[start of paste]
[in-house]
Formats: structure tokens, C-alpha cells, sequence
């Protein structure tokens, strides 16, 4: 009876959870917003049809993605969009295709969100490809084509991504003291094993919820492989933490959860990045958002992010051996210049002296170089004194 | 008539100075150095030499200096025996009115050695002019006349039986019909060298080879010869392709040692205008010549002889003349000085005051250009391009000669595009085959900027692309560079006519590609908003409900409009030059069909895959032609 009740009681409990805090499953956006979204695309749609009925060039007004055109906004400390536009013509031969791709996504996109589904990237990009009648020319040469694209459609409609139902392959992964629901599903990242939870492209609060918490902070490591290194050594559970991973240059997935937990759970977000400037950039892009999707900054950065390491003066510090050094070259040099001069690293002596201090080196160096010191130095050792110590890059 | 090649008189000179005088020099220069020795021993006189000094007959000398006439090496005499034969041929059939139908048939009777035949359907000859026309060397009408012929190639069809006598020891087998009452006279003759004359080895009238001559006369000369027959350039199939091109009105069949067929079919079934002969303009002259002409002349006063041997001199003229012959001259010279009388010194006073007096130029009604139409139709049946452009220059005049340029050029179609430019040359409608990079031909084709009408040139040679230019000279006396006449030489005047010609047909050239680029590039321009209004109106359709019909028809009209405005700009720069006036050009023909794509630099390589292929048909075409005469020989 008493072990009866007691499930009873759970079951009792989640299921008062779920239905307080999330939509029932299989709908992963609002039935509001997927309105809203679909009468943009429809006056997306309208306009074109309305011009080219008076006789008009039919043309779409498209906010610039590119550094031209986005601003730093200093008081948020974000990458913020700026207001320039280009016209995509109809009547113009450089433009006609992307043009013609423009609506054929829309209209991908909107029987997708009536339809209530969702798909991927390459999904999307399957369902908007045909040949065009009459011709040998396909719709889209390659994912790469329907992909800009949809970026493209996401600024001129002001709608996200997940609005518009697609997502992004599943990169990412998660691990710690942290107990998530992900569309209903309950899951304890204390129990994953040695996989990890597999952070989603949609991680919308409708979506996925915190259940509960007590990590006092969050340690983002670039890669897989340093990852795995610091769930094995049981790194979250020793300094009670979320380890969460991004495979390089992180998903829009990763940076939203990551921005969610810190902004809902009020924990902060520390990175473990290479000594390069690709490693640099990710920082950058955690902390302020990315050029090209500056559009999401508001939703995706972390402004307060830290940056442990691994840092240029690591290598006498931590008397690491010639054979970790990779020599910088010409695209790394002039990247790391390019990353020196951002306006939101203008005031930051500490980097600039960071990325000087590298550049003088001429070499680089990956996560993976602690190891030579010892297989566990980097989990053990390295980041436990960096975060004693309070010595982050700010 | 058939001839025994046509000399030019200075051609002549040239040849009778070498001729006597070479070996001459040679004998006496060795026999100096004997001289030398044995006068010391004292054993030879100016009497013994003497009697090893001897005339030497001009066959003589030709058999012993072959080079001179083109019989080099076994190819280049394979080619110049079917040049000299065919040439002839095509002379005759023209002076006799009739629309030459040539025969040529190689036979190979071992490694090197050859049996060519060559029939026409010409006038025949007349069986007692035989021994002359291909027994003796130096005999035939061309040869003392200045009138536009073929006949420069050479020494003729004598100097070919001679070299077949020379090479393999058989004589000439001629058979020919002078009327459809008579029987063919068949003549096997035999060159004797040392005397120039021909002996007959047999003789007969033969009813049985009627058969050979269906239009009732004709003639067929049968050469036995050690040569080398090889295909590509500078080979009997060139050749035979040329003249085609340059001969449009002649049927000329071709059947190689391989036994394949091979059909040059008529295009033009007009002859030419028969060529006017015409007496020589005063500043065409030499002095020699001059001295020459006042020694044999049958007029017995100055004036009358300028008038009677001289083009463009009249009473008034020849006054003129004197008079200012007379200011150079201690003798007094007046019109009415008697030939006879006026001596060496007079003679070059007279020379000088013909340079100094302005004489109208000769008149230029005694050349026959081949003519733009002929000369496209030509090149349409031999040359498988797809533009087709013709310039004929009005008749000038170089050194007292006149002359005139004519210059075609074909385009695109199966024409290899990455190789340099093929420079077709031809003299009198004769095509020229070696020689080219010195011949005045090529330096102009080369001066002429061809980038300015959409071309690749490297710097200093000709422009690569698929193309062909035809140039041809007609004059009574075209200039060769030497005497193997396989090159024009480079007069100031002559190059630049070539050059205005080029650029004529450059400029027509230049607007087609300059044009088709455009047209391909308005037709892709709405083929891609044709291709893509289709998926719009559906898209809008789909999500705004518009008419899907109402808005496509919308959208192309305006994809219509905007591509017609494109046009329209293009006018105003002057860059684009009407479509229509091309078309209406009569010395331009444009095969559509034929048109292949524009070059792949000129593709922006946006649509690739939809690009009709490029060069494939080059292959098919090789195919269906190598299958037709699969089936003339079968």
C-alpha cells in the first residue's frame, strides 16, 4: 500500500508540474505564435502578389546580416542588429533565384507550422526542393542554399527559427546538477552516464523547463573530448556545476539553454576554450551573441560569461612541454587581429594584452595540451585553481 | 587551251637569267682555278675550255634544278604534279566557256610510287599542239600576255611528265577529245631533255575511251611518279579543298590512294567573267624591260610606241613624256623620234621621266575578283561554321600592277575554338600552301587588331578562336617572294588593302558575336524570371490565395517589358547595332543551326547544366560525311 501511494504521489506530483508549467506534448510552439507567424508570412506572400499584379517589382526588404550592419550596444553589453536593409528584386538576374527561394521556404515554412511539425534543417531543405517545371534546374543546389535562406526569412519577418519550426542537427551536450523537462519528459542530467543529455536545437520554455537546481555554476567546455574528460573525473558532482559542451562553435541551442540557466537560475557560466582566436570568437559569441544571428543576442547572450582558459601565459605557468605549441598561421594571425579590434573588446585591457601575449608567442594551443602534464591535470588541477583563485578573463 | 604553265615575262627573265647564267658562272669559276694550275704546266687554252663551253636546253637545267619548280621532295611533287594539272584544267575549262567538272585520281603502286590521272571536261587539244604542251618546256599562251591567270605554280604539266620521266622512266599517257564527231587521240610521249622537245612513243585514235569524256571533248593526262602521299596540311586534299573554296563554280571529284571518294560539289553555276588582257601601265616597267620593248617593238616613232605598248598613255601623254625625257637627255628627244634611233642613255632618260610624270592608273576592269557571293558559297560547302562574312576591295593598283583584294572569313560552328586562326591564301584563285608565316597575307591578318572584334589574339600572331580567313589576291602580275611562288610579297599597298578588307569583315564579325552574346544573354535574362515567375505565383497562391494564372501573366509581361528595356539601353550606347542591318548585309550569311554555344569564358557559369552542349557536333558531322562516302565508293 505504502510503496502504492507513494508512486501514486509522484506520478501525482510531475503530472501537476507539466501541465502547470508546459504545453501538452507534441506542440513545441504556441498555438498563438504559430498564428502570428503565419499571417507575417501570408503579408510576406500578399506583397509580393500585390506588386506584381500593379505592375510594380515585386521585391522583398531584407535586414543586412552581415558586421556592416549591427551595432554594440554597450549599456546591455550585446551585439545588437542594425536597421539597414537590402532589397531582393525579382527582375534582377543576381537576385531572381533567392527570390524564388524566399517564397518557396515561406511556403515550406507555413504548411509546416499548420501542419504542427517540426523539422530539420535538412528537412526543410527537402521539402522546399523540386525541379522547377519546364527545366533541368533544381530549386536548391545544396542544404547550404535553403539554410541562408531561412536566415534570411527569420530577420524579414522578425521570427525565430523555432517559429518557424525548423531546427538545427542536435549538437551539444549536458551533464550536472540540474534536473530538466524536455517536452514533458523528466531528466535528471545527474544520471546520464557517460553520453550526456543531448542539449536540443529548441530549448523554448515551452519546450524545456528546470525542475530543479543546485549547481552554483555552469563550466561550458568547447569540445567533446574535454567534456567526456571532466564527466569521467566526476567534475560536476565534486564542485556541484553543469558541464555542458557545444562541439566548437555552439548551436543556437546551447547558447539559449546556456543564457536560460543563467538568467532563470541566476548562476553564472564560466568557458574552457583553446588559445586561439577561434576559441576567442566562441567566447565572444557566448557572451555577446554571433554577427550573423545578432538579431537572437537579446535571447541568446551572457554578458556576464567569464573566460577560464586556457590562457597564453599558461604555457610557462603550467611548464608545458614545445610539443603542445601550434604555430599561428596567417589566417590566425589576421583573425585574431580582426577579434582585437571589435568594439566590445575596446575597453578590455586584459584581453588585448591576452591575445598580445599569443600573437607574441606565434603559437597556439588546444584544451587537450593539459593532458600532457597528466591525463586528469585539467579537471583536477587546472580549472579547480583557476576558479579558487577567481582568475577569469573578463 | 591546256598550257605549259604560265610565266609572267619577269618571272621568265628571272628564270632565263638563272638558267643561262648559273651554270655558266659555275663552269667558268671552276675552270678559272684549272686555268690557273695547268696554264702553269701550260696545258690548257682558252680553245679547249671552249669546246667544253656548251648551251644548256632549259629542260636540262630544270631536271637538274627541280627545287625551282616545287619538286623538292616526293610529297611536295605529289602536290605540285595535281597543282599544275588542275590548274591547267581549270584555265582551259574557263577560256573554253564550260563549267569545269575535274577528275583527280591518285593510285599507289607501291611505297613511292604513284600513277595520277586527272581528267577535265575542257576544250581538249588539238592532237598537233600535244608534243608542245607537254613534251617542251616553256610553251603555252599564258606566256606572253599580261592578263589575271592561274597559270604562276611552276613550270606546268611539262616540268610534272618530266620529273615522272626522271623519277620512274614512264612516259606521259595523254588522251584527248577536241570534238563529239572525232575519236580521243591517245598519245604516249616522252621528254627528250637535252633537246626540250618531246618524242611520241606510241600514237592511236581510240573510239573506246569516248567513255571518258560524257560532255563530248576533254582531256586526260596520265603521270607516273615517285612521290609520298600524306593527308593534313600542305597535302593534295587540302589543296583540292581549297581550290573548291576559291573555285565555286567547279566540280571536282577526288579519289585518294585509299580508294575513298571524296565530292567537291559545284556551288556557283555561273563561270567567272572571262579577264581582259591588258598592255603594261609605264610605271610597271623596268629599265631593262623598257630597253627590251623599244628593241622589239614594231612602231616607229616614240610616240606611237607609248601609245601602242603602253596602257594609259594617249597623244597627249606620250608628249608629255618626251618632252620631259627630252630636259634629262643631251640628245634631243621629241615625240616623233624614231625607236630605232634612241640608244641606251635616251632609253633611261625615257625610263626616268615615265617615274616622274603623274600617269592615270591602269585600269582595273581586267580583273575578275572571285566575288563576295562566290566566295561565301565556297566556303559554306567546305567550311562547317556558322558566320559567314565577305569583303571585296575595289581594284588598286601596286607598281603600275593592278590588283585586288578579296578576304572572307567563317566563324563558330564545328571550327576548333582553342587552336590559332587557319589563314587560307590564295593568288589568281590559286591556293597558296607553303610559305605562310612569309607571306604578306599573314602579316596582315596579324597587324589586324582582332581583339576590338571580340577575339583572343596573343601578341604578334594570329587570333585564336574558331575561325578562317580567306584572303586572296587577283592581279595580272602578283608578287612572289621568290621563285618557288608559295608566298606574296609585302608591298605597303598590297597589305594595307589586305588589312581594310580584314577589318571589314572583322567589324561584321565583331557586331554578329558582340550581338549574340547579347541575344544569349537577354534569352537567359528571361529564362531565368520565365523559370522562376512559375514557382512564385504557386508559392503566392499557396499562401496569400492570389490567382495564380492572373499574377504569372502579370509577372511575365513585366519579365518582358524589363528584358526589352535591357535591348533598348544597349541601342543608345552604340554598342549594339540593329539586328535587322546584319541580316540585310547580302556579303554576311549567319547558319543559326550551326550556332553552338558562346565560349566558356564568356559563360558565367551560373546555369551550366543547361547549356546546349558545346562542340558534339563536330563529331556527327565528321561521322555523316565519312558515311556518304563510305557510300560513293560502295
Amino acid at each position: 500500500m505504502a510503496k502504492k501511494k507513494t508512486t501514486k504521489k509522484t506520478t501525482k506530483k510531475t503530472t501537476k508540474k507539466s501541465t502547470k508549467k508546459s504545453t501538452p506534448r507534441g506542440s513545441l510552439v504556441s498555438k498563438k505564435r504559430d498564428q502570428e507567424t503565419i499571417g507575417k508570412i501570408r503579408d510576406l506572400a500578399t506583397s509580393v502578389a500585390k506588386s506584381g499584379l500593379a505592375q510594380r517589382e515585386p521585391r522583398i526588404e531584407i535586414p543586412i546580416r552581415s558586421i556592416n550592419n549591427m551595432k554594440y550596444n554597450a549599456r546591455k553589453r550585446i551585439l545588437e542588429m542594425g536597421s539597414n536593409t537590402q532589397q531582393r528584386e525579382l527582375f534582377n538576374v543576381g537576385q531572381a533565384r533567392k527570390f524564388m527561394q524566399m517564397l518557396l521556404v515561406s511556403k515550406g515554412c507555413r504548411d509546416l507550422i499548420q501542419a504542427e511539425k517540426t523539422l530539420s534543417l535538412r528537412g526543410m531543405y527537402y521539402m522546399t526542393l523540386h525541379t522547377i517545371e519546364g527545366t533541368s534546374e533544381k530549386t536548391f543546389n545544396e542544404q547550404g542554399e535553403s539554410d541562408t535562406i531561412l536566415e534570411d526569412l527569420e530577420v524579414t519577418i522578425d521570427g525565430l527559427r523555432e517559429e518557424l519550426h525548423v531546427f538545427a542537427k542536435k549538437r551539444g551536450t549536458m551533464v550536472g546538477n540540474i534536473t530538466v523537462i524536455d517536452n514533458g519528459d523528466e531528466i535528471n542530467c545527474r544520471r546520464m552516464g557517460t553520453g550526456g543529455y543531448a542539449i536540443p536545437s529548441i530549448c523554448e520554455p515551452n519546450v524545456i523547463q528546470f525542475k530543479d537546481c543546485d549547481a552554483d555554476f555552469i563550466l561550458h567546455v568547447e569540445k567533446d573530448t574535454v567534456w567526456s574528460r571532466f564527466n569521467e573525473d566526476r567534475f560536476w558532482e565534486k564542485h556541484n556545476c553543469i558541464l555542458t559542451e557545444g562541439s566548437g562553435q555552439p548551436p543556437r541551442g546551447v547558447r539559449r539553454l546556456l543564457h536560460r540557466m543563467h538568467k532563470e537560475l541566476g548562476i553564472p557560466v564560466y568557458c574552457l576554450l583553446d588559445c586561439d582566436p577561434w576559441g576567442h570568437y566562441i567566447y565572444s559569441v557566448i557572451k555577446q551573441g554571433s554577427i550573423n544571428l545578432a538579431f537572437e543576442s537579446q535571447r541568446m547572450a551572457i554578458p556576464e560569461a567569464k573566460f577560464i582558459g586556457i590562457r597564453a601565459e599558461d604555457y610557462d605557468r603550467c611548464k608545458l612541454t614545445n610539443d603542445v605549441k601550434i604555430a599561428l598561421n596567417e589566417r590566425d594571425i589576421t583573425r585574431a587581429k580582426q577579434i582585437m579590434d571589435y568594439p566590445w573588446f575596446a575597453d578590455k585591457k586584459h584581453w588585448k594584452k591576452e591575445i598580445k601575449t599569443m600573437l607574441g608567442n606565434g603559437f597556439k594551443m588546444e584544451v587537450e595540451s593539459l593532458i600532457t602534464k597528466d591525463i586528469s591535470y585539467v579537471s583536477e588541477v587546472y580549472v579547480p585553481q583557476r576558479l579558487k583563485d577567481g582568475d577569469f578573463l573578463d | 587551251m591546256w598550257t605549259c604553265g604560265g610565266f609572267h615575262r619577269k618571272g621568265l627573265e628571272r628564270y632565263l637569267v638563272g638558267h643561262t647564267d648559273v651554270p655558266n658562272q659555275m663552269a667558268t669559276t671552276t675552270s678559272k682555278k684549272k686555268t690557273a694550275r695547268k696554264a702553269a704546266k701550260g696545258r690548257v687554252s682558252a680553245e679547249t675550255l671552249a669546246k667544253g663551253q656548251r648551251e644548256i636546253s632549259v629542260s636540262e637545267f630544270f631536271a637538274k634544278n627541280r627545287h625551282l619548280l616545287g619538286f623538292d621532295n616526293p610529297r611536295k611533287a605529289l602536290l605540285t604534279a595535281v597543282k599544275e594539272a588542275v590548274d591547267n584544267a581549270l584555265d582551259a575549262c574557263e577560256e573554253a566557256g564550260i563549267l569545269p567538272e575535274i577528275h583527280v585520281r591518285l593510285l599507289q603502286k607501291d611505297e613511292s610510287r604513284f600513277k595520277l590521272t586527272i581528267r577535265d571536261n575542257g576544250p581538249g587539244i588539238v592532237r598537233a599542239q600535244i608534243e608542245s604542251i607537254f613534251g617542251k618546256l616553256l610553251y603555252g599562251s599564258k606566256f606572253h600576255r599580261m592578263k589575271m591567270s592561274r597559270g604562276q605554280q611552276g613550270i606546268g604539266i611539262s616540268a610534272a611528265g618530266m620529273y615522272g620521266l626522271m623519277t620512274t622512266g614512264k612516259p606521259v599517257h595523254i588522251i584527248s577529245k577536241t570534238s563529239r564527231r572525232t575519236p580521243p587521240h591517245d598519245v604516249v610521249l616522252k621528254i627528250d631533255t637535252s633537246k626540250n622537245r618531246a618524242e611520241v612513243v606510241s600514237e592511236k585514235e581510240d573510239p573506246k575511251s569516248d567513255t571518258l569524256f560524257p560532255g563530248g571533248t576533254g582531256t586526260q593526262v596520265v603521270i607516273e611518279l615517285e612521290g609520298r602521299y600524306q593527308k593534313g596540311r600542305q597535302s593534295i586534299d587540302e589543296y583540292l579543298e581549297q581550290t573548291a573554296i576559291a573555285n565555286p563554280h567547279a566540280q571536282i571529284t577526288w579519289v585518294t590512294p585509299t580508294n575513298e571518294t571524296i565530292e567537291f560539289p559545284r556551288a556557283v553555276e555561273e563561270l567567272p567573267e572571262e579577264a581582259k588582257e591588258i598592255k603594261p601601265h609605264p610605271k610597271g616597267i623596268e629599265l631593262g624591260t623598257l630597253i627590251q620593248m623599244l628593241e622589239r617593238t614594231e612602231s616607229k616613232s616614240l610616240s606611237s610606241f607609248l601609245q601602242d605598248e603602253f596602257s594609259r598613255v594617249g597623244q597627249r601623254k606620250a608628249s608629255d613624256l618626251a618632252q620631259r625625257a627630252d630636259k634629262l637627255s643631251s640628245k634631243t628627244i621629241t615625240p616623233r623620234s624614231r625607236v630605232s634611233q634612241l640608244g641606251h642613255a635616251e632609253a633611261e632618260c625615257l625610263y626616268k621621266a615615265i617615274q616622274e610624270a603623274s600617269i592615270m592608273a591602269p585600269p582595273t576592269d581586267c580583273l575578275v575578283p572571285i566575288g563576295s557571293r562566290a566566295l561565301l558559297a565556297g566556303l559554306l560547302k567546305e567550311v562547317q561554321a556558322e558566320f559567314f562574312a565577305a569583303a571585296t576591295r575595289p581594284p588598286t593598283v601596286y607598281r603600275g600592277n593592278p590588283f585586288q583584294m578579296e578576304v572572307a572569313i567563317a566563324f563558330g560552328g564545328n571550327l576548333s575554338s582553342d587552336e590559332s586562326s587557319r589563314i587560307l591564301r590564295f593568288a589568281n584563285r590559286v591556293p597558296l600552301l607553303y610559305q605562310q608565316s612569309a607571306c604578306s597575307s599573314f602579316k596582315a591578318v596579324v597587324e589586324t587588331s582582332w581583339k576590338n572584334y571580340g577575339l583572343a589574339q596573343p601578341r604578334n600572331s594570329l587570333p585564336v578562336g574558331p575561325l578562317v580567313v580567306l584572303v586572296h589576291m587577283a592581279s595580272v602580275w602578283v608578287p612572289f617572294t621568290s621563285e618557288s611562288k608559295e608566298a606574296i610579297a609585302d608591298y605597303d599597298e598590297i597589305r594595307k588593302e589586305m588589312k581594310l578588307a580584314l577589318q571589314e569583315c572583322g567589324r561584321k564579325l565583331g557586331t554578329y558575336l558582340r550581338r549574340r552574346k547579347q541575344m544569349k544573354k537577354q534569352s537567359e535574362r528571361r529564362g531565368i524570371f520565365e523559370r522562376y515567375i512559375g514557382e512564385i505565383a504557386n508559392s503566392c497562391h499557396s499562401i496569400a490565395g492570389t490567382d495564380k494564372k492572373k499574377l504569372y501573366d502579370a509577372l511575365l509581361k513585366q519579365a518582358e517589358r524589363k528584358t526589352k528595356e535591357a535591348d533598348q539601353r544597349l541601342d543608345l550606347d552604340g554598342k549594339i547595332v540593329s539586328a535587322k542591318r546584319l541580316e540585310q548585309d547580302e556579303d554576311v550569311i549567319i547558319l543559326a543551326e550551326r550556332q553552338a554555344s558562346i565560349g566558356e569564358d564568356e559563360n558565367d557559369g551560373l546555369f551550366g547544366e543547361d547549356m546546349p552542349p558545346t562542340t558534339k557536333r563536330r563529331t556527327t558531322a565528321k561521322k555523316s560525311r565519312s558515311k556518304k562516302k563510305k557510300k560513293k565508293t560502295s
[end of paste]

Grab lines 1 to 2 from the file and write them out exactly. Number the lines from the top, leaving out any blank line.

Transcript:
[in-house]
Formats: structure tokens, C-alpha cells, sequence